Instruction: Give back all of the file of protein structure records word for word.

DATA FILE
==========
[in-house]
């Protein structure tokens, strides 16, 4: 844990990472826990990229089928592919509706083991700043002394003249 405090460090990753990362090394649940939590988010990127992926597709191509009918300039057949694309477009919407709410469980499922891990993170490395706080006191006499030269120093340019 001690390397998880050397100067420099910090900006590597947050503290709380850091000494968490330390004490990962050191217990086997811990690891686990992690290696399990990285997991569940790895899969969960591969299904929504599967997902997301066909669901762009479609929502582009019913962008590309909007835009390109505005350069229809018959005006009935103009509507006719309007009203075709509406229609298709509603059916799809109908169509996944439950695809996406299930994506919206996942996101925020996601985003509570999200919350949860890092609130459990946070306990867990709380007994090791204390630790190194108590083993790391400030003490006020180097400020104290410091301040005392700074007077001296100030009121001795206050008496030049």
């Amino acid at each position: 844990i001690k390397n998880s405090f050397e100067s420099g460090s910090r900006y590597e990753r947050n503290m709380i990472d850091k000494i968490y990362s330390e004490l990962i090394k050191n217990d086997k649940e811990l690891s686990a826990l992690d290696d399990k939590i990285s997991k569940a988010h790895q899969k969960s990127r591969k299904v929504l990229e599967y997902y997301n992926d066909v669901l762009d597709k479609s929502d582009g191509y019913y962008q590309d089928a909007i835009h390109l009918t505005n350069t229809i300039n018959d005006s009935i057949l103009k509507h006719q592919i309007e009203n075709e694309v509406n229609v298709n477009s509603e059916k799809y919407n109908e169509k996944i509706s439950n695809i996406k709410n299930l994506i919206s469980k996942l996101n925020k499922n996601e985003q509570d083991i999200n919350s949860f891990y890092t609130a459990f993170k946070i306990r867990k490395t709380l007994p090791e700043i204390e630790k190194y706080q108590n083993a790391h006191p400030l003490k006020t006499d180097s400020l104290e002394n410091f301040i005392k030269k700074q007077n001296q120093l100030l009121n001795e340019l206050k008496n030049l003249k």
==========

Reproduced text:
[in-house]
């Protein structure tokens, strides 16, 4: 844990990472826990990229089928592919509706083991700043002394003249 405090460090990753990362090394649940939590988010990127992926597709191509009918300039057949694309477009919407709410469980499922891990993170490395706080006191006499030269120093340019 001690390397998880050397100067420099910090900006590597947050503290709380850091000494968490330390004490990962050191217990086997811990690891686990992690290696399990990285997991569940790895899969969960591969299904929504599967997902997301066909669901762009479609929502582009019913962008590309909007835009390109505005350069229809018959005006009935103009509507006719309007009203075709509406229609298709509603059916799809109908169509996944439950695809996406299930994506919206996942996101925020996601985003509570999200919350949860890092609130459990946070306990867990709380007994090791204390630790190194108590083993790391400030003490006020180097400020104290410091301040005392700074007077001296100030009121001795206050008496030049």
């Amino acid at each position: 844990i001690k390397n998880s405090f050397e100067s420099g460090s910090r900006y590597e990753r947050n503290m709380i990472d850091k000494i968490y990362s330390e004490l990962i090394k050191n217990d086997k649940e811990l690891s686990a826990l992690d290696d399990k939590i990285s997991k569940a988010h790895q899969k969960s990127r591969k299904v929504l990229e599967y997902y997301n992926d066909v669901l762009d597709k479609s929502d582009g191509y019913y962008q590309d089928a909007i835009h390109l009918t505005n350069t229809i300039n018959d005006s009935i057949l103009k509507h006719q592919i309007e009203n075709e694309v509406n229609v298709n477009s509603e059916k799809y919407n109908e169509k996944i509706s439950n695809i996406k709410n299930l994506i919206s469980k996942l996101n925020k499922n996601e985003q509570d083991i999200n919350s949860f891990y890092t609130a459990f993170k946070i306990r867990k490395t709380l007994p090791e700043i204390e630790k190194y706080q108590n083993a790391h006191p400030l003490k006020t006499d180097s400020l104290e002394n410091f301040i005392k030269k700074q007077n001296q120093l100030l009121n001795e340019l206050k008496n030049l003249k």